The opinion of the court was delivered by: Ambrose, Chief District Judge
OPINION AND ORDER OF THE COURT
Plaintiff/Petitioner Steel Corporation of the Philippines ("SCP") commenced this action by petition to confirm a foreign arbitration award rendered in favor of SCP against Defendant/Respondent International Steel Services, Inc. ("ISSI"). By opinion and order, dated July 31, 2006 [Docket No. 27], I denied Defendant's motion for judgment on the pleadings. ISSI now has moved for summary judgment [Docket No. 47] dismissing the petition on essentially the same grounds, i.e., that the award: (1) has been set aside or "nullified" by the Philippine Regional Trial Court; (2) violates the United States' public policy against forum shopping; and (3) was not rendered in compliance with the parties' arbitration agreement and violates due process. SCP cross-moves for summary judgment [Docket No. 49] and opposes ISSI's motion [Docket No. 56]. After careful consideration of the papers submitted by the parties, and for the reasons set forth below, I deny ISSI's motion for summary judgment and grant SCP's motion for summary judgment confirming the arbitration award.
I. Relevant Undisputed Facts*fn1
SCP is a producer and wholesaler of steel products in the Philippines. ISSI is in the business of designing and constructing acid regeneration plants, which generate and recycle pickle liquor and other wastes from the steelmaking process. On April 1, 1996, ISSI and SCP entered into an Acid Regeneration Plant Supply and Installation Agreement (the "ARP Contract"), in which ISSI was to, inter alia, build a plant for SCP. On April 15, 1997, the parties entered into an Iron Oxide Sales Agreement (the "IOSA Contract"), in which ISSI agreed to buy iron oxide produced by the plant that was the subject of the ARP Contract.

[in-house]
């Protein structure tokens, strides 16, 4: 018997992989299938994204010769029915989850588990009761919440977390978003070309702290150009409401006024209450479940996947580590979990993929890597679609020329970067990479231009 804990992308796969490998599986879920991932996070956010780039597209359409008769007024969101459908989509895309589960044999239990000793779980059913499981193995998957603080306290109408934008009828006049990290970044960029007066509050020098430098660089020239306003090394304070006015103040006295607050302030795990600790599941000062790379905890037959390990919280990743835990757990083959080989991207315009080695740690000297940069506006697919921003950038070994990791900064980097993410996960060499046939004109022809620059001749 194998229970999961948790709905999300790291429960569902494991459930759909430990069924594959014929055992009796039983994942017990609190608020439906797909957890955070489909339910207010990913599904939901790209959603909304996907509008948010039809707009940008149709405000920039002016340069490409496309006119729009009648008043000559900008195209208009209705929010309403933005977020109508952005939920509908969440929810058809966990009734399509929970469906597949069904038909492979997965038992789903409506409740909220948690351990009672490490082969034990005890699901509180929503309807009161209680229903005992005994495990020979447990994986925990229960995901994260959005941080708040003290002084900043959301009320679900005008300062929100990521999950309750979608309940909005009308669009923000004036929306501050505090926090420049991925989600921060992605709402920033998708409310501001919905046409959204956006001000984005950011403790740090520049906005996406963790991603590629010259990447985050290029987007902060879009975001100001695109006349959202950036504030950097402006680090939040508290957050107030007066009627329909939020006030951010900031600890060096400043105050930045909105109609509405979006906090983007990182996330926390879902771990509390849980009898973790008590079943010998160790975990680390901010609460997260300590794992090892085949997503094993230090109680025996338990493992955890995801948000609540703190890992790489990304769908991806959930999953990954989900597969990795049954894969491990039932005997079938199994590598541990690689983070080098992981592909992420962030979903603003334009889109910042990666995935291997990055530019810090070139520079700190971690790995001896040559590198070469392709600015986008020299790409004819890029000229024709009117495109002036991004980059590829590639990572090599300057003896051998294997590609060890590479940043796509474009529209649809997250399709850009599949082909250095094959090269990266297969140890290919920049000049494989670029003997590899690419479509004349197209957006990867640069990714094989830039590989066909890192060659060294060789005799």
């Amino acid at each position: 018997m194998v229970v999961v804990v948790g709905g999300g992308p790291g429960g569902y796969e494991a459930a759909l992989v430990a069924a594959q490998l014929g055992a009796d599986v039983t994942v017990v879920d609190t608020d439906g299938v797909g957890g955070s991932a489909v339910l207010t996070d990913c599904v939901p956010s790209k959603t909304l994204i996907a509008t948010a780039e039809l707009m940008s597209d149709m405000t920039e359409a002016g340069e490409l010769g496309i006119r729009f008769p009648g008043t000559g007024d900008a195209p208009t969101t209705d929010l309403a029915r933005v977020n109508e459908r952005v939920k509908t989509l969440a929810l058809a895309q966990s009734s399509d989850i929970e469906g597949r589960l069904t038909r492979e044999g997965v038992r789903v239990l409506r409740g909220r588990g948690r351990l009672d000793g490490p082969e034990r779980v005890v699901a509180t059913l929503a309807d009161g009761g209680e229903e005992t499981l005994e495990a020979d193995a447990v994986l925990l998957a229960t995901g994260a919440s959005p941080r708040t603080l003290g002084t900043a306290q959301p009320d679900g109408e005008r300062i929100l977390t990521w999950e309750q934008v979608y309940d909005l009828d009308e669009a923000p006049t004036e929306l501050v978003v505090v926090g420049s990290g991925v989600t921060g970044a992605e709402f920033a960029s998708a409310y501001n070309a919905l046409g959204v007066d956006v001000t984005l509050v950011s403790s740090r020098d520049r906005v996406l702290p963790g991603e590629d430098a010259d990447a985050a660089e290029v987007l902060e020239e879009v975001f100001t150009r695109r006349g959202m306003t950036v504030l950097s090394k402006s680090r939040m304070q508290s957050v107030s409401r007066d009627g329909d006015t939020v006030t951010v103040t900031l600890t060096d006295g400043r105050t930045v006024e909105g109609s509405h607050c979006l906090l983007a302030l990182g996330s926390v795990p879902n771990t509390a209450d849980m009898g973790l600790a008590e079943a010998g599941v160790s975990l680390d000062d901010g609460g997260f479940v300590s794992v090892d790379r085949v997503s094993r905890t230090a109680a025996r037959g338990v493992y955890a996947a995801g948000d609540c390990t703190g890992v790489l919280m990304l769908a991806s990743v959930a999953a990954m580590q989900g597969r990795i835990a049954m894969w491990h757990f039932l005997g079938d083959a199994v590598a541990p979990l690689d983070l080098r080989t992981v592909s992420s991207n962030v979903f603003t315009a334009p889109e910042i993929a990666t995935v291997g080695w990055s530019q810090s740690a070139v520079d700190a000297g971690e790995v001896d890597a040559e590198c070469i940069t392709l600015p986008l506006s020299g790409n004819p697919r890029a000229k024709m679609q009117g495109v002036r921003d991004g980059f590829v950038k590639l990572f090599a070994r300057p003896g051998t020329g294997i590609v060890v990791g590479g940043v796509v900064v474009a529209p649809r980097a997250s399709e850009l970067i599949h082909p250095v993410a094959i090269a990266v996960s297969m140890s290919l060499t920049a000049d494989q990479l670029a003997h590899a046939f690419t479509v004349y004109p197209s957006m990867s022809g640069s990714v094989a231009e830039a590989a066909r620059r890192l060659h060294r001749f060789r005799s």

Both the ARP Contract and the IOSA Contract contain identical arbitration clauses. The clauses provide as follows:
The validity, performance and enforcement of this Contract shall be governed by Philippine Laws. The parties agree that any dispute or claim arising out of this Contract shall be settled by arbitration in accordance with the Rules of Conciliation and Arbitration of the International Chamber of Commerce. The proceedings on arbitration shall be conducted in Singapore. The arbitral award shall be final and binding on both parties. [Docket No. 50-5, at Art. 10.]
Separate disputes arose under the two contracts. On September 18, 2002, ISSI commenced an arbitration against SCP under the ARP contract. Because the dispute was essentially a construction dispute, ISSI sought arbitration before the Construction Industry Arbitration Commission ("CIAC") of the Philippines, despite the terms of the arbitration provision in the ARP Contract. An award was rendered on August 20, 2003 in favor of ISSI in the amount of $150,000 (the "Philippine Award"). [Docket No. 50-9, at 3.]
A second dispute arose between the parties with respect to purchases of iron oxide from SCP's plant pursuant to the IOSA Contract. On May 5, 2003, SCP submitted the dispute to arbitration in Singapore before the ICC International Court of Arbitration. ISSI participated fully in the arbitration proceeding, which was held in January and February 2004.